2010 Title » Economics
Renewing Globalization and Economic Growth in a Post-Crisis World
Leaders of the world's twenty most important economies met in Pittsburgh on September 24-25 for the third time in less than a year to evaluate their collective efforts to combat the worst economic crisis since the Great Depression. Despite their best laid plans, what we have already learned is that economic and political realities shift so quickly that government leaders, more often than not, find themselves playing a game of catch-up. For the moment, having averted the worst, they are breathing a sigh of relief and now can talk about recovery and beyond. Yet before growing too optimistic, they should not forget the famous answer of British Prime Minister Harold Macmillan, when asked by a reporter what was most likely to blow governments off course: "Events, dear boy, events."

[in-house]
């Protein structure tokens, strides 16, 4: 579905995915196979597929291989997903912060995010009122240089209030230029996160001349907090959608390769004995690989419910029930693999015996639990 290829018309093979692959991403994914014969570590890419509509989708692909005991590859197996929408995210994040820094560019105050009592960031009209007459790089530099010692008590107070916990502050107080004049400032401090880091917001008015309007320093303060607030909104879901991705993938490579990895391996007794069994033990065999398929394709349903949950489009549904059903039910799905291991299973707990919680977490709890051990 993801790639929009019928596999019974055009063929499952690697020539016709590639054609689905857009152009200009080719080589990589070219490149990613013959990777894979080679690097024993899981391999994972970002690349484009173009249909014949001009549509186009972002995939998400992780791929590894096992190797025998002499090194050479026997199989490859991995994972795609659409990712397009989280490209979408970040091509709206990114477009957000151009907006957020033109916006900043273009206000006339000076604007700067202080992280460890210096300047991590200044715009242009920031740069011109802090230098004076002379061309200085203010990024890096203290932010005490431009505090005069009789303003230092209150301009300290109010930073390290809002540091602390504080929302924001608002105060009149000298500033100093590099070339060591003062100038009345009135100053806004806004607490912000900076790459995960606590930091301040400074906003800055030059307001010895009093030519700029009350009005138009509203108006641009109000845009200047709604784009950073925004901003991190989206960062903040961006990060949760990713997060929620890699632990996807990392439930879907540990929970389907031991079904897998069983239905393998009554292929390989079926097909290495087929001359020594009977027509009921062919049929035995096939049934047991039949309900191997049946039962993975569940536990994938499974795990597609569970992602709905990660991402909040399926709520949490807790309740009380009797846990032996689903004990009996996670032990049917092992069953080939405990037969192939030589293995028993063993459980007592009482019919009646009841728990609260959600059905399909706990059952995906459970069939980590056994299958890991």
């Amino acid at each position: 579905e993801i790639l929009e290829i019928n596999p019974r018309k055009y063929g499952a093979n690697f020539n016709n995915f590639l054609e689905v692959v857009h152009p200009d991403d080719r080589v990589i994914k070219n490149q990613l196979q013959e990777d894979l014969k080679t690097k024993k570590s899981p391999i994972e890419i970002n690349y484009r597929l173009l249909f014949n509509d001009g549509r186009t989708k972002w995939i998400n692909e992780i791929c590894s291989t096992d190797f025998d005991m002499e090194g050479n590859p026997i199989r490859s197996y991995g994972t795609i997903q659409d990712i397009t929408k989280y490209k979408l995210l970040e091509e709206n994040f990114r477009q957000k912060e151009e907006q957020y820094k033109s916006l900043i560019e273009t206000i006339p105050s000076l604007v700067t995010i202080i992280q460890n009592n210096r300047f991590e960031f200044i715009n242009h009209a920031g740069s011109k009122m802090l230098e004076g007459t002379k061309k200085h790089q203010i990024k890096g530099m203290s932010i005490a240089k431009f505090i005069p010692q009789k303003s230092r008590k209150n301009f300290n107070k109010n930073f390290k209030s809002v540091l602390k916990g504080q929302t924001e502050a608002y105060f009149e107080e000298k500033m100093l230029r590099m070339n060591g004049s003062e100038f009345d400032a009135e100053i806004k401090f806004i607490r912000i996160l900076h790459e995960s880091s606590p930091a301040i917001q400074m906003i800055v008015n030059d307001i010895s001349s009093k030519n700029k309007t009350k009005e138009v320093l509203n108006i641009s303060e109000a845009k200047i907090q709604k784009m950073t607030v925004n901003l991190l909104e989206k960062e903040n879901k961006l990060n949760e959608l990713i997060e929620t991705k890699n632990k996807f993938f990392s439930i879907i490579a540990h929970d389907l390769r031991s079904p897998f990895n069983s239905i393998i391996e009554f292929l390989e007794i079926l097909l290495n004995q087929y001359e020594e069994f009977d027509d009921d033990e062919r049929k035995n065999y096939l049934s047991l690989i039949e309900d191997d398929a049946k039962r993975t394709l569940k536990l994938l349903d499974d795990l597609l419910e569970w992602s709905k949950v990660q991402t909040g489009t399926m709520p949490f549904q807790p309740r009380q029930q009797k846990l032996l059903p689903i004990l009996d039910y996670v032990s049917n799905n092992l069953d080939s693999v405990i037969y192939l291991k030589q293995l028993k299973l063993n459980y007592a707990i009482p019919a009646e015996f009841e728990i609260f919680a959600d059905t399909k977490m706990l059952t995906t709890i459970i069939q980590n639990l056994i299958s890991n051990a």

The initial purpose of the G-20 was to save a storm-struck vessel called the Global Economy from shipwreck and sinking. As water poured over the sides of the ship, governments rapidly improvised to make repairs and to reassure passengers. Thus the G-20 meeting on November 15, 2008, in Washington, D.C., had to focus on attending to the emergency and its immediate causes.
By the time of the second G-20 meeting on April 2 in London, it was clear that theship would go under if it were not quite literally bailed out. So the G-20 leaders turned their attention to priming the pumps by demanding fiscal stimulus packages and financial measures to save the banks and restore confidence in the Global Economy. While celebration of the ship's rescue may be premature, it seems clear that early damage assessment and rapid repairs have kept it afloat, even if it is not yet steady.
Kiron K. Skinner
Kiron K. Skinner is Associate Professor in the Department of Social and Decision Sciences and Director of the International Relations and Politics Program, Carnegie Mellon University, and Research Fellow, Hoover Institution, Stanford University.
Alexei Monsarrat is Director of the Global Business and Economics Program at the Atlantic Council of the United States.